This newsletter has been created by Wayne RESA literacy consultants for literacy educators. In each issue, you will find Literacy Learning Network updates and information, statewide initiative updates, book synopses, teaching and coaching strategies, and upcoming professional learning opportunities. We look forward to partnering with you as we engage in best practices in literacy instruction for all students.
Literacy Learning Network Updates
2022 Summer Learning Blitz
The Summer Literacy Learning Blitz returns in August 2022. Each one-hour free professional learning session is open to all educators in Wayne County and counties throughout Michigan. Let’s move Wayne Forward by registering and joining the RESA team for one or multiple informative sessions to learn engaging strategies and ELA connections to assessment, science, social studies, mathematics, EL, and instructional technology. This summer, in addition to the traditional elementary track, there will be a secondary track (Tuesdays and Thursdays) and a leadership track (Wednesdays). All sessions will be recorded, and registered participants will have access to both recordings and resources following each session.
Our Commitment: Equity, Diversity, Inclusion, and Anti-Racism
Over the past year, the Wayne RESA Literacy Team has prioritized an important goal: to articulate our collective stance on equity, diversity, inclusion, and anti-racism. Framed by our studies of seminal texts, such as Cultivating Genius, Coaching for Equity, and Culturally Responsive Teaching & the Brain, our initial discussion was visualized on a Jamboard designed to capture key ideas. From there, we crafted several iterations of the written form of our statement, garnering feedback from colleagues outside of our team and revising accordingly. Our final step was the development of our Equity, Diversity, Inclusion, and Anti-racism video. Both process and process have been shared because we know that many of you are engaged in developing statements of your own. Starting these conversations at your school or district may not follow the process outlined above, but any member of the Literacy Team would be happy to serve as a thought-partner or guide in your journey.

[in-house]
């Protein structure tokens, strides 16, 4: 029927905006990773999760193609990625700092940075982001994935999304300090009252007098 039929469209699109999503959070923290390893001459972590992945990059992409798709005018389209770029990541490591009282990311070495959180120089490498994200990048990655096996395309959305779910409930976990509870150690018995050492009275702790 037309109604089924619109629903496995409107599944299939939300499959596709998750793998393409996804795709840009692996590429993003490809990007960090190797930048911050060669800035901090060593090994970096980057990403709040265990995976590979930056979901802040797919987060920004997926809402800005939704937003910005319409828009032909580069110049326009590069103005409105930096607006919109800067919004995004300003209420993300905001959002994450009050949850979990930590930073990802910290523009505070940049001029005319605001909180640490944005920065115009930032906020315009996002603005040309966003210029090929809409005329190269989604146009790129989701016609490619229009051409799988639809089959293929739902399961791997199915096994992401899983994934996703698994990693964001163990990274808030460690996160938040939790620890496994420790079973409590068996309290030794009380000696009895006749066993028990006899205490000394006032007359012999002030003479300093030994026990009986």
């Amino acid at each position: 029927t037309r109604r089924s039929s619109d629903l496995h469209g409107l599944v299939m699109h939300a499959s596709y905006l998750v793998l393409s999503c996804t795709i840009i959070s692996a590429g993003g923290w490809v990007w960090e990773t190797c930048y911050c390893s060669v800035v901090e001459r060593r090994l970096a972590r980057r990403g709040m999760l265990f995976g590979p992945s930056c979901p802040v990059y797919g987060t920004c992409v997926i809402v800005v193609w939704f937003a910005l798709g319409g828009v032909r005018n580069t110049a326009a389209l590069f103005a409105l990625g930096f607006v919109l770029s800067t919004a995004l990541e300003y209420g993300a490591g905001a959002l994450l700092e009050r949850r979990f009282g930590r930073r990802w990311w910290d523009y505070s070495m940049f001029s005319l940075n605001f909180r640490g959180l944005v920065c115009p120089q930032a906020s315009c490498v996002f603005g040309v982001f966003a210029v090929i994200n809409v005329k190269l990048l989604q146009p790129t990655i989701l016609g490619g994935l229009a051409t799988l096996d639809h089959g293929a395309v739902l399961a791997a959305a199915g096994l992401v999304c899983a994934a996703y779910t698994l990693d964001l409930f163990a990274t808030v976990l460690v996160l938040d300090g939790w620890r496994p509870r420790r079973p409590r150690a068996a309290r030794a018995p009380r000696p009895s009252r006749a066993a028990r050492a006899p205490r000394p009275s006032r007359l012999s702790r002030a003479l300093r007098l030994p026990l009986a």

Dates for the Wayne County Coaching Network and the COSA Collaborative meetings have been set for next year, and all of our sessions are scheduled to be held in person! The Wayne County Coaching Network information and links to registration can be found in our new interactive Wayne RESA Course Catalog (see below). COSA Collaboratives will be held the day after ISD Early Literacy Coaching Network quarterly meetings and are listed on the COSA Google calendar (located on the home page of the COSA site). We look forward to another year of honing our coaching skills together.
There are still openings for those interested in Language Essentials for Teachers of Reading and Spelling (LETRS) training. Educators will explore the science of reading and experience deep learning around language acquisition and evidence-based reading instruction to accelerate learning outcomes. All PreK-Grade 3 educators are encouraged to register. Priority will be given to Pre-K–1 teachers. Don’t miss this free opportunity! Registration for Cohort 3 opened January 29th. The deadline to apply is August 5th (unless all available spots are filled before that date) with a start date of September 2022. For more information, including the frequently asked questions (FAQs) document and the informational webinar recording, please visit the Lexia Learning Michigan LETRS website. If you have questions, please send an email to MDE-LETRS@michigan.gov.
The National Summer Learning Association (NSLA) collaborates with the Michigan Department of Education (MDE) on summer learning and has developed a new online resource for families to help them partner in their children’s summer learning. In addition to the summer learning program search feature, there is access to resources from leading youth organizations to keep the learning going all summer long. NSLA’s new online family resource, DiscoverSummer.org with over double the amount of programs featured in its search tool, has additional resources to help families make more informed decisions regarding summer learning.
The Zelelman Holocaust Center invites educators to attend its Summer Professional Development Academy from August 1–4, 2022. This professional learning opportunity is a follow up to the Remembering the Holocaust Series hosted by MDE. Spots are limited, so save your seat today! All sessions are free to Michigan educators. For more information and/or to register online, click here.